Most documentaries contain thoughts, narration, and clips from a variety of people and sources, to gain a multi-faceted view into the life of the subject. Take last years Amy, for instance, and you can see the large number of influences. Or the fantastically inappropriate 'The Aristocrats', whose subject was a joke. In that film, most comedians who were worth their salt were interviewed on camera. Or other recent director docs, such as Millius, which rely on a varied range of testimony to drive home the point. On the contrary, De Palma features what is ostensibly a conversation over coffee, in the same setting, with the same angle for around two hours.
|The single angle for the documentary.|
Structurally, this audacious documentary provides a complete career retrospective for the eponymous director, taking us from his initial 'Wedding party' (1963), starring a then unknown Robert De Niro; to his 2013 film Posession, and everything in between. By which I mean literally everything. De Palma proves such an interesting subject, primarily because he has succeeded at small and big films; and failed at small and big films. He is able to explain why he has failed in his failings without sounding bitter (well, not TOO bitter...), and is able to explain why his successful films succeeded without sounding like Quentin Tarantino (that is, up his own ass). He focuses on the films that we want to know more about: there's a lot on Carrie, Scarface, Dressed to Kill, and Blow Out. Speaking about every one of his efforts, he recounts his influences - usually Hitchcock, a big theme in the documentary - and then shares a tidbit or two from the set. The most interesting of which consists of an explanation for the over zealous shootout from Scarface: Al Pacino picked up a gun by it's barrel (burning hot), then had to spend a few weeks off set, so De Palma spent those days shooting people shooting... It's these magical diversions that set the film apart from other like-minded documentaries, and provide the level of depth that you'd be more likely to find in the essential literary study 'Hitchcock' by Truffaut.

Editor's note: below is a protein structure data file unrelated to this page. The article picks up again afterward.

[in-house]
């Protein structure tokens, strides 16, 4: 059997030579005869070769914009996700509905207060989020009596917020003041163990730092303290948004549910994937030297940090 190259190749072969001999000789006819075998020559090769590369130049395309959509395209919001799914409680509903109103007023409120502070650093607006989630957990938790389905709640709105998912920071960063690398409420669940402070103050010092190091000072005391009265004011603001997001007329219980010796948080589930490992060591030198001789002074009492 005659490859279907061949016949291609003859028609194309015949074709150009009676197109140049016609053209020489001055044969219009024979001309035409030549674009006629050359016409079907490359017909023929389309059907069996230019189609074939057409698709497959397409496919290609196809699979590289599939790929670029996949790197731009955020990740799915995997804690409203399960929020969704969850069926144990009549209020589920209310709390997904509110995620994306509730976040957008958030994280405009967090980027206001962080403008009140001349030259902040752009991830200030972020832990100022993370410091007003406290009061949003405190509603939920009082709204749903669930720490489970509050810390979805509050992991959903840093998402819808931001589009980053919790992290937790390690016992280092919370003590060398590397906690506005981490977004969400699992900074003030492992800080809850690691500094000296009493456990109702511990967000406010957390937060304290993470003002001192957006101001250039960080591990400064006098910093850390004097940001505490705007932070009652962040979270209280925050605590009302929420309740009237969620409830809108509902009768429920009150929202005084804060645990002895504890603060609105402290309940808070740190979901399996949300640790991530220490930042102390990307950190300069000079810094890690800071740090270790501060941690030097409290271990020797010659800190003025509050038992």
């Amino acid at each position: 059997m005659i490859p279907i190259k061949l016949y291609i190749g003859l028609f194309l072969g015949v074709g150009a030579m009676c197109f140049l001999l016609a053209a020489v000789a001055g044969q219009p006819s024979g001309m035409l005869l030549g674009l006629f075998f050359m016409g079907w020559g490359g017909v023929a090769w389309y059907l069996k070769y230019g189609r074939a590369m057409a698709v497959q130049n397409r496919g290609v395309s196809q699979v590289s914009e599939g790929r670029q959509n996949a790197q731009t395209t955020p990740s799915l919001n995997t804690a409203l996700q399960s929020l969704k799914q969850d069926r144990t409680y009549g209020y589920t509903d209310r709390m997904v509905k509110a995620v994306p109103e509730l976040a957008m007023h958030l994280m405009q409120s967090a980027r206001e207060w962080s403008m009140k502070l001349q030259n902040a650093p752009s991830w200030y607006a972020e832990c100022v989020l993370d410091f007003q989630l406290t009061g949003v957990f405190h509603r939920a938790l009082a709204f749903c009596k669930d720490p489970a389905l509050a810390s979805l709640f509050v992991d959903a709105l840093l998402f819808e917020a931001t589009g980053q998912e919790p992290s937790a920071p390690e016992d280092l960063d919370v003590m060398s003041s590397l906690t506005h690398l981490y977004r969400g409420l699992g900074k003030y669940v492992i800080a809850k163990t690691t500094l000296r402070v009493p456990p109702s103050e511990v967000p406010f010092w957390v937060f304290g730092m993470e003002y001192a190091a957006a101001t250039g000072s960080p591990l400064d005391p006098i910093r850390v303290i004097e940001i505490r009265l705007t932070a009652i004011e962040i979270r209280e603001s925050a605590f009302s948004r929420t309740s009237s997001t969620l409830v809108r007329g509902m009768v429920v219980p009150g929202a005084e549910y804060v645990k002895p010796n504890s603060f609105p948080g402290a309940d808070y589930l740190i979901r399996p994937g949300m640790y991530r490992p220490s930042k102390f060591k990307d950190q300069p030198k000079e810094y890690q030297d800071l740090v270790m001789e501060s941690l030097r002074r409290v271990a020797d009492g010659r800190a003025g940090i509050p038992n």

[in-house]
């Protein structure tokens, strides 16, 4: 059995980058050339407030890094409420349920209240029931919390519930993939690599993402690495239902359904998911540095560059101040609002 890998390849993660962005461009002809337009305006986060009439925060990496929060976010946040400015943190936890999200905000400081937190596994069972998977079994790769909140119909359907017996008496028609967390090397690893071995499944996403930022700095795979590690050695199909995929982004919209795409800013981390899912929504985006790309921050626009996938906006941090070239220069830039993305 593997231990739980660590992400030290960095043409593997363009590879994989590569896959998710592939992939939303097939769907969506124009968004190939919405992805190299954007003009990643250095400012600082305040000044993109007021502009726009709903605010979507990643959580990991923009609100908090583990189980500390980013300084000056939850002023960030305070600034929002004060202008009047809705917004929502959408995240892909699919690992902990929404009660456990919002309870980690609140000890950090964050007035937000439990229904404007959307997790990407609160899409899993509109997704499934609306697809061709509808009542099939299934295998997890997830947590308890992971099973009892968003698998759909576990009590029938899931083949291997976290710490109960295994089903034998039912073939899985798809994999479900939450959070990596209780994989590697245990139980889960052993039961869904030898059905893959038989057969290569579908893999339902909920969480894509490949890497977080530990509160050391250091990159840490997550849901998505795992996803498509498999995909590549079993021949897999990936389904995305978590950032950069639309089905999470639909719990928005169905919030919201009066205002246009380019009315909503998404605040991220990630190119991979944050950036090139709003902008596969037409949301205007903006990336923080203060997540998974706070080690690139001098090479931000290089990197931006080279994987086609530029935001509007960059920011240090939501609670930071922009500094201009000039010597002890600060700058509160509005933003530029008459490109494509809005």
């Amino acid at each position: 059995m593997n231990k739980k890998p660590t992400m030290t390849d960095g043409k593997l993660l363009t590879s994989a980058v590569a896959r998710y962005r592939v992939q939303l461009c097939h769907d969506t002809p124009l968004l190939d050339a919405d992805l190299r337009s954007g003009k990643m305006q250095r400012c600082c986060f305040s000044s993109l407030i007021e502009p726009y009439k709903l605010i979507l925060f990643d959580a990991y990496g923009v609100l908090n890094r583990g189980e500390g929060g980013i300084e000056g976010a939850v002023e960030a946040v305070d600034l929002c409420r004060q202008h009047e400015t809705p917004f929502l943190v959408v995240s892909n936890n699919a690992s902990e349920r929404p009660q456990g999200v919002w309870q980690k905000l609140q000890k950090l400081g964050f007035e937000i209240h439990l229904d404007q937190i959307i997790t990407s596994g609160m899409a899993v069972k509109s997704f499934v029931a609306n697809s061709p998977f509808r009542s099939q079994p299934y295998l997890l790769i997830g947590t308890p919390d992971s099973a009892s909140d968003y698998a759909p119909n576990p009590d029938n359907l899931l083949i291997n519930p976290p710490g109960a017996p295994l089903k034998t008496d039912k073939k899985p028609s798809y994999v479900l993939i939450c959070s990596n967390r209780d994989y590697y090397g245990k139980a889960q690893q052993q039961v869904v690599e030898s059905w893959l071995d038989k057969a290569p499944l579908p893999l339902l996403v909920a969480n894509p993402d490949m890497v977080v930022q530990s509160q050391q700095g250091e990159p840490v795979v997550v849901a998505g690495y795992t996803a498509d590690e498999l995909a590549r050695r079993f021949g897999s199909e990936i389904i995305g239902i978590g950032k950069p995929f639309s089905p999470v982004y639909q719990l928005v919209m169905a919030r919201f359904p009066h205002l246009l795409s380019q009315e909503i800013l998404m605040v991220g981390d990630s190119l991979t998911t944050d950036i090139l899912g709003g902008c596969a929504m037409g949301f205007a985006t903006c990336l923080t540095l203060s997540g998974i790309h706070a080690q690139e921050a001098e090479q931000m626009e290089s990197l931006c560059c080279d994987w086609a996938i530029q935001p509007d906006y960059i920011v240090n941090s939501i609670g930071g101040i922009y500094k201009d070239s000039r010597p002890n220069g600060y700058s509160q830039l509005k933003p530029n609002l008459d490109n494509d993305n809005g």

|A split-screen moment from the fantastic Sisters|
|BTS photo of Carrie.|
In the conclusion of the documentary, he argues convincingly that he has been the true heir to Hitchcock. Never stating that he has done better, or for that matter worse, but acknowledging that their ethos and methodology have been the same. Throughout the film, the two are compared at an almost forensic rate - and it's well and truly believable that they are one and the same. Battles with the ratings board, battles with actors and actresses, battles with audiences: they both made controversy their life choice.
|A classic moment from a classic movie...|
Baumbach and Paltrow never interfere, speak, or provide any evidence of their existence whilst the film plays. Instead, they give the entire floor to this incredible man: a wise choice given the eventual output. Their only influence appears to be the framing of De Palma himself, sitting directly in front of a fashionable teal fireplace: something homely, perhaps. Their real skill comes from the idea generation, and then the cutting of the 30 hours of conversation to resemble a coherent two hour one: a remarkable piece of audio engineering that really needs to be heard to be believed.
|The directors with their subject.|
|De Palma gets 4 stars!|